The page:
King Abdulaziz City for Science and Technology, Saudi Arabia
Abdulrahman AlQuraishi is from King Abdulaziz City for Science and Technology, Saudi Arabia.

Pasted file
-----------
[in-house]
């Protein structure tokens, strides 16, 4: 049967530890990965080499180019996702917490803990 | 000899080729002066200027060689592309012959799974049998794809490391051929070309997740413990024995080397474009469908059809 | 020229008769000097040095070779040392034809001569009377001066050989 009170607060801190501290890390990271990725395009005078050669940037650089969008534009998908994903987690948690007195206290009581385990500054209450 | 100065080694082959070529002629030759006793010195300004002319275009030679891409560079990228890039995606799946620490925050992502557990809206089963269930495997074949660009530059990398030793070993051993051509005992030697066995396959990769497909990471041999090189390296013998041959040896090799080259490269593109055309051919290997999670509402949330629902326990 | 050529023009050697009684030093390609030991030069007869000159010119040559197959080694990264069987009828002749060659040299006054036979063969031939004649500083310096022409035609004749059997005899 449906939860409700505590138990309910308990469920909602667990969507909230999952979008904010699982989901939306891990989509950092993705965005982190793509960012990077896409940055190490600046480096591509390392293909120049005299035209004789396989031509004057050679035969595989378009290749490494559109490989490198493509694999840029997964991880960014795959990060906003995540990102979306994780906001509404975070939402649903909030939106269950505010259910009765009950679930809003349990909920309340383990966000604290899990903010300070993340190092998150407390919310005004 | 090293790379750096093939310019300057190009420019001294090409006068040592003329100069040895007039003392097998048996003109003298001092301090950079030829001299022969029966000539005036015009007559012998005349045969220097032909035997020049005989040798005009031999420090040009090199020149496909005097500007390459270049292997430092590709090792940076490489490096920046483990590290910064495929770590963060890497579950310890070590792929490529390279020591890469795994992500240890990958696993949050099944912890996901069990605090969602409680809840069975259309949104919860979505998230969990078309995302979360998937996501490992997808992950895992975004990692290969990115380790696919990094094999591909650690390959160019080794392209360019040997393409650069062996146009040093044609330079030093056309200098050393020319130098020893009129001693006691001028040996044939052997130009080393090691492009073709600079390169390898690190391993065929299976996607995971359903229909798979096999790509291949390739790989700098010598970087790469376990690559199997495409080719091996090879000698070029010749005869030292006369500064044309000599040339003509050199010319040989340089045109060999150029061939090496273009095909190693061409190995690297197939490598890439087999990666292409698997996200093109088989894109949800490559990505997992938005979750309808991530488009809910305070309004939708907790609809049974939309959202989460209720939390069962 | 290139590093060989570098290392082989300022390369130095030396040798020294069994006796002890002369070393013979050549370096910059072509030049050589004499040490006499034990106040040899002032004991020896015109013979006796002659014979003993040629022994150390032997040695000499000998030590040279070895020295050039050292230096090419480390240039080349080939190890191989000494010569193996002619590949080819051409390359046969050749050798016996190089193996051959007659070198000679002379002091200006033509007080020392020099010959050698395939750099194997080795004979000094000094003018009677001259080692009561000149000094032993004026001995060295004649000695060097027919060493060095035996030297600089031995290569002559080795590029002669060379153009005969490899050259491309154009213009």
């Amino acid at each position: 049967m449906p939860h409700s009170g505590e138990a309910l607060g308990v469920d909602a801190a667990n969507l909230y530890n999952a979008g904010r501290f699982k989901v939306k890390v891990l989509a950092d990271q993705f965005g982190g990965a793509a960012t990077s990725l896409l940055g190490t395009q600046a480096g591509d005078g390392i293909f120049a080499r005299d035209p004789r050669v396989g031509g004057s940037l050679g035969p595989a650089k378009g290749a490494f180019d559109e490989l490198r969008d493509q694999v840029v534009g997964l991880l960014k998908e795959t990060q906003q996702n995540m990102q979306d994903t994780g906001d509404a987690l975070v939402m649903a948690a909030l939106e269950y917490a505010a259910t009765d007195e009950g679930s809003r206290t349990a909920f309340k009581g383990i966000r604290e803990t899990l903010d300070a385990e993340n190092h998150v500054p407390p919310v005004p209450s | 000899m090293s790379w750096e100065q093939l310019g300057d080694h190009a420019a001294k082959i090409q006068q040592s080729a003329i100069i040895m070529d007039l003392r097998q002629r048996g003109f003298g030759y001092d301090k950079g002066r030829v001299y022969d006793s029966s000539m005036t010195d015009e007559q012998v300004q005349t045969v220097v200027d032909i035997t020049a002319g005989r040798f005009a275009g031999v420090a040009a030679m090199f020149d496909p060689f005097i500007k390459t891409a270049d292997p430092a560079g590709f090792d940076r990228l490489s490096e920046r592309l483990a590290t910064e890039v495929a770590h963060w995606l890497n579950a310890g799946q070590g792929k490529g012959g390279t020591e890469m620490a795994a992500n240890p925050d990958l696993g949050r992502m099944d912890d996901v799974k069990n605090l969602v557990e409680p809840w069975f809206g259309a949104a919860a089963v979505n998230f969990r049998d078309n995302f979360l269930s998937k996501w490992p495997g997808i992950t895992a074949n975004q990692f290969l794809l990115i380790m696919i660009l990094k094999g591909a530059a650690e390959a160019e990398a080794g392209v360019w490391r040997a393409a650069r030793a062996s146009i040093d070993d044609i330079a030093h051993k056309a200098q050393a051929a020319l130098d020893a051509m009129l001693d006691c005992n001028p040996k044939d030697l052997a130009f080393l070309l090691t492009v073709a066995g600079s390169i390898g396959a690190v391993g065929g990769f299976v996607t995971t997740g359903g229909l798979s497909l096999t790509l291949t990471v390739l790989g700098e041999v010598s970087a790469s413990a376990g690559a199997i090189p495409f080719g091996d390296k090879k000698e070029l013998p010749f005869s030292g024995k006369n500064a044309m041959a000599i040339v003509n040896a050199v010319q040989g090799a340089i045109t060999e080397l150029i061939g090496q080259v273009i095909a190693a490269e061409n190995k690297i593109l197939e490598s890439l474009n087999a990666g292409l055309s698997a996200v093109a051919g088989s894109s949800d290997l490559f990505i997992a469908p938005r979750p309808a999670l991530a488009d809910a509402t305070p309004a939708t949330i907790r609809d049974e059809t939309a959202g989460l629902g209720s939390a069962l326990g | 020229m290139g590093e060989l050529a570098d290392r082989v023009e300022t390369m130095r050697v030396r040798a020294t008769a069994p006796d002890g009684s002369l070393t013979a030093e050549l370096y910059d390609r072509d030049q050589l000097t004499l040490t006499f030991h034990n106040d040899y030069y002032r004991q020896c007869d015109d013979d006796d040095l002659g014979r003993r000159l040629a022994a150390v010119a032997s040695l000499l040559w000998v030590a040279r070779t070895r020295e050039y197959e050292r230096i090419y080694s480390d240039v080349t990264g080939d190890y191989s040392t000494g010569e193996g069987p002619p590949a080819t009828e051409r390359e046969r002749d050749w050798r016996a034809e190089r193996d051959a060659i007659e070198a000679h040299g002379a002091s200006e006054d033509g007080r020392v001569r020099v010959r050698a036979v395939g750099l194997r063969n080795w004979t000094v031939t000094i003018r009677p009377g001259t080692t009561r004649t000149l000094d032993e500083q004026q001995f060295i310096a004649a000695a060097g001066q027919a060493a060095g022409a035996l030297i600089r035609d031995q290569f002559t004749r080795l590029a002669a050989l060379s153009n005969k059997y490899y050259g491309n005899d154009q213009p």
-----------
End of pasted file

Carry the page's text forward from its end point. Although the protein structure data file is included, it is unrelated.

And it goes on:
Foamability and foam stability are of main concerns in foam displacement for enhanced oil recovery. This work presents the output of systematic laboratory screening of foamability and foam Stability of several surfactants. The surfactants examined were Brij 700, Triton X-100, Triton X-405, Zonyl FSO, Hitenol H-10, Hitenol H-20, Noigen N-10 and Noigen N-20. Solution salinity and oil presence effects were explored. Foam was generated by sparging Carbon Dioxide gas at a fixed flow rate through surfactants solutions and R5 parameter as suggested by Lunkenheimera and Malysa (2003) were used for foam stability testing. The results indicate the foamability of all surfactants except for Triton X-405. Zonyl FSO and Hitenol H-10 were superior in term of foam stability with more stability as surfactants concentration increases. Equivalent optimum foam volumes were obtained for both surfactants but at higher concentrations of Hitenol H-10. Increasing solution salinity from 4% to 10% affected the foam stability negatively for low concentration solutions of Zonyl FSO but had no effect on foam stability of Hitenol H-10 solutions. Foam stability and oil displacement efficiency were tested with different concentrations of Zonyl FSO and Hitenol H-10 solutions at 4% salinity. The presence of oil at the volume fraction implemented, affect the stability of the foam columns. The effect depends on the surfactant-type and surfactants concentrations where stability decreases at low Zonyl FSO concentration range and at all concentrations range tested of Hitenol H-10. In case of Zonyl FSO observations indicate that oil stayed in the lamellas skeleton and plateau boarders with no drain out. To the contrary, Hitenol H-10 was able to lift good portion of the oil column but oil was drained out of the foam structure within a short period of time.